Now that I have laid out two possible ways of understanding the connection between wisdom in D&C 10 and the wise purposes of the Book of Mormon, I’d like to analyze the language of D&C 10:43 a little further.
“I will show unto them that my wisdom is greater than the cunning of the devil,” it says. What exactly does it mean to say that God’s wisdom is greater than the devil’s cunning? Does this imply that wisdom is a higher level version of cunning? Or that cunning is a lower level version of wisdom? That is, does this verse imply that wisdom a greater amount of cunning?
If we look at this through the lens of the first reading I laid out, then I think the answer would be yes. God’s wisdom amounted to his ability to see into the future, and prepare a way to work around the devil’s cunning plan. Likewise, it would seem that God’s foreknowledge gives him the upper hand in any given situation, such that God’s wisdom is always going to be greater than the devil’s cunning.
If we look at this through the lens of the alternate reading I laid out, then I think the answer would be no. If wisdom has to do with God’s faithfulness in keeping promises, then I don’t think we could say that wisdom is a greater amount of cunning. In this case, wisdom and cunning are not two points on a spectrum, but a comparison of two very different things. God’s wisdom is greater not because it is of a greater amount than the devil’s cunning, but God’s wisdom is greater because it is something on a different plane completely. We might say that my family is greater than all the gold in the world, but we wouldn’t therefore be saying that my family is finaincally worth more than all the gold in the world. Family and gold are of different natures, and the word “greater” is comparing between these different natures.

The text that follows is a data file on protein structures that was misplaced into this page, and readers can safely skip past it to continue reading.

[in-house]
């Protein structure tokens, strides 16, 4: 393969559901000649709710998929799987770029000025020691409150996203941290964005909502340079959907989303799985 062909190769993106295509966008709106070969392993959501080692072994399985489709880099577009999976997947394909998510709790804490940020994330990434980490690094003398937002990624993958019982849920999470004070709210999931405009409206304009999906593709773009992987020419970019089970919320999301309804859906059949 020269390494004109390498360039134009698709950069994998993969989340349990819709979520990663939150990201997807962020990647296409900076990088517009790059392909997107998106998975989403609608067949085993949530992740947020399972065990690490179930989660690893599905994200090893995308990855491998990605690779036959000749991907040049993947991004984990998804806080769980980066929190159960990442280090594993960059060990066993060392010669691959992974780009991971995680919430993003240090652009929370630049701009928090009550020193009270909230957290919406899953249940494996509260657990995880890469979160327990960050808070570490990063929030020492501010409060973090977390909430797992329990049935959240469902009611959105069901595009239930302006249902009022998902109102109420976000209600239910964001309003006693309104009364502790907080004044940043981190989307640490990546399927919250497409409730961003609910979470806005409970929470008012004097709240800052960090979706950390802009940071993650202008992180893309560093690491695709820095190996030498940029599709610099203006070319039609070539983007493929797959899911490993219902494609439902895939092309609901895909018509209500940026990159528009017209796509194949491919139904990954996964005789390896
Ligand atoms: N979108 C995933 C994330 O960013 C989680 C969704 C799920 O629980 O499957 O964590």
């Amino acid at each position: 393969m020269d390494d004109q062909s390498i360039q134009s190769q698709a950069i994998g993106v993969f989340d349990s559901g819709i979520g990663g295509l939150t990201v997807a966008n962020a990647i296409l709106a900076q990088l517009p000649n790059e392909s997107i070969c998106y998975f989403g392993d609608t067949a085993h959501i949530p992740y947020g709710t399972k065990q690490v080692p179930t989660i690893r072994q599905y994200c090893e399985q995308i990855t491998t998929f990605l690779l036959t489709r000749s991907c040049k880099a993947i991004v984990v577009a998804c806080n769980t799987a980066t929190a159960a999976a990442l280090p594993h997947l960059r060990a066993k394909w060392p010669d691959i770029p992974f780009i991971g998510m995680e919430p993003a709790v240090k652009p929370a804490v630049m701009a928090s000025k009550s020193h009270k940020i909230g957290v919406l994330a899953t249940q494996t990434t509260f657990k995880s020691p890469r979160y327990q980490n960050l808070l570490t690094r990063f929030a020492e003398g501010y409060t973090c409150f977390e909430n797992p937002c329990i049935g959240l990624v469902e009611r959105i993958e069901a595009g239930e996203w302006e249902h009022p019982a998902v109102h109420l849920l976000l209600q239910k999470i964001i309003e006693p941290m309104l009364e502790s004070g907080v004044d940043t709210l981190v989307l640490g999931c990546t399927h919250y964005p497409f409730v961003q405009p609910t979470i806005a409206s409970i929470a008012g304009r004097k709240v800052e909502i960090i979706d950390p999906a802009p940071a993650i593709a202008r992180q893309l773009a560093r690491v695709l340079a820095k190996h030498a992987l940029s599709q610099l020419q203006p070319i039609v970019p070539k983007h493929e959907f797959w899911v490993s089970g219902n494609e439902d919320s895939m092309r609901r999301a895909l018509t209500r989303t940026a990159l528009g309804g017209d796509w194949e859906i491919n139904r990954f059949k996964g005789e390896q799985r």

In this sense, a paraphrase of D&C 10:43 would be something like “God’s ability and desire to keep covenants is stronger than any meddling scheme the devil can come up with.”
While it’s probably obvious that I prefer the second reading, both readings provide the reader with a sense of God’s strength. Both can be reassuring in times of trial or discouragement. And both connect the Book of Mormon to events in the latter-days. The first sees God’s hand preparing the small plates for events in Joseph Smith’s life. The second sees God’s hand throughout history, fulfilling the promises he makes with his children.